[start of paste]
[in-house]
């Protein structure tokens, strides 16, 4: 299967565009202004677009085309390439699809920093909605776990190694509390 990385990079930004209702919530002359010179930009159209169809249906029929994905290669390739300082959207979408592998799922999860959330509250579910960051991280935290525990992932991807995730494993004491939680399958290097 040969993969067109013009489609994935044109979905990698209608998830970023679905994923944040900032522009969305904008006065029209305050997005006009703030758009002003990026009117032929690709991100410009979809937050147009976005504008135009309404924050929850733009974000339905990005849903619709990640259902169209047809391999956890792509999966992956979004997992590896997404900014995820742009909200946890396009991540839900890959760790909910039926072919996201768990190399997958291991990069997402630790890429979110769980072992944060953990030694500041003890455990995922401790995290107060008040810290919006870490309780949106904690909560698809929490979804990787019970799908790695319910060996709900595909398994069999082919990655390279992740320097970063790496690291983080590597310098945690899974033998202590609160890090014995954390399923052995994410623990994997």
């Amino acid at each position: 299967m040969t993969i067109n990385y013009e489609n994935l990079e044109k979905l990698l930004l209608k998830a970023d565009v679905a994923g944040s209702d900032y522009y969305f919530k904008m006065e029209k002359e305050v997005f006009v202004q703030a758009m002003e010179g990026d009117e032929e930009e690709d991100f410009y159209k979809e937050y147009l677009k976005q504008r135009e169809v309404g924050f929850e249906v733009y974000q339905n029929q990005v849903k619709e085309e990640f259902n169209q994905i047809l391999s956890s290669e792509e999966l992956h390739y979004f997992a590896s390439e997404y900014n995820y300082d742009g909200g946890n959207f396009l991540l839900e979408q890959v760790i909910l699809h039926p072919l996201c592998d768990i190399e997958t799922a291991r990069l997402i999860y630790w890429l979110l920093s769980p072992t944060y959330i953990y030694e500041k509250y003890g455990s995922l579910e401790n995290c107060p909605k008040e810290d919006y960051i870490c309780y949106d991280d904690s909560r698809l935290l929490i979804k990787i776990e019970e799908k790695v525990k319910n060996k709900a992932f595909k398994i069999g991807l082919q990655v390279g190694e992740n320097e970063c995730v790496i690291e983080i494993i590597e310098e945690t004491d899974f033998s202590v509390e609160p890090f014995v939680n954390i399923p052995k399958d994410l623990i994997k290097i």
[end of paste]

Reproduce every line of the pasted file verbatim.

[in-house]
């Protein structure tokens, strides 16, 4: 299967565009202004677009085309390439699809920093909605776990190694509390 990385990079930004209702919530002359010179930009159209169809249906029929994905290669390739300082959207979408592998799922999860959330509250579910960051991280935290525990992932991807995730494993004491939680399958290097 040969993969067109013009489609994935044109979905990698209608998830970023679905994923944040900032522009969305904008006065029209305050997005006009703030758009002003990026009117032929690709991100410009979809937050147009976005504008135009309404924050929850733009974000339905990005849903619709990640259902169209047809391999956890792509999966992956979004997992590896997404900014995820742009909200946890396009991540839900890959760790909910039926072919996201768990190399997958291991990069997402630790890429979110769980072992944060953990030694500041003890455990995922401790995290107060008040810290919006870490309780949106904690909560698809929490979804990787019970799908790695319910060996709900595909398994069999082919990655390279992740320097970063790496690291983080590597310098945690899974033998202590609160890090014995954390399923052995994410623990994997």
């Amino acid at each position: 299967m040969t993969i067109n990385y013009e489609n994935l990079e044109k979905l990698l930004l209608k998830a970023d565009v679905a994923g944040s209702d900032y522009y969305f919530k904008m006065e029209k002359e305050v997005f006009v202004q703030a758009m002003e010179g990026d009117e032929e930009e690709d991100f410009y159209k979809e937050y147009l677009k976005q504008r135009e169809v309404g924050f929850e249906v733009y974000q339905n029929q990005v849903k619709e085309e990640f259902n169209q994905i047809l391999s956890s290669e792509e999966l992956h390739y979004f997992a590896s390439e997404y900014n995820y300082d742009g909200g946890n959207f396009l991540l839900e979408q890959v760790i909910l699809h039926p072919l996201c592998d768990i190399e997958t799922a291991r990069l997402i999860y630790w890429l979110l920093s769980p072992t944060y959330i953990y030694e500041k509250y003890g455990s995922l579910e401790n995290c107060p909605k008040e810290d919006y960051i870490c309780y949106d991280d904690s909560r698809l935290l929490i979804k990787i776990e019970e799908k790695v525990k319910n060996k709900a992932f595909k398994i069999g991807l082919q990655v390279g190694e992740n320097e970063c995730v790496i690291e983080i494993i590597e310098e945690t004491d899974f033998s202590v509390e609160p890090f014995v939680n954390i399923p052995k399958d994410l623990i994997k290097i």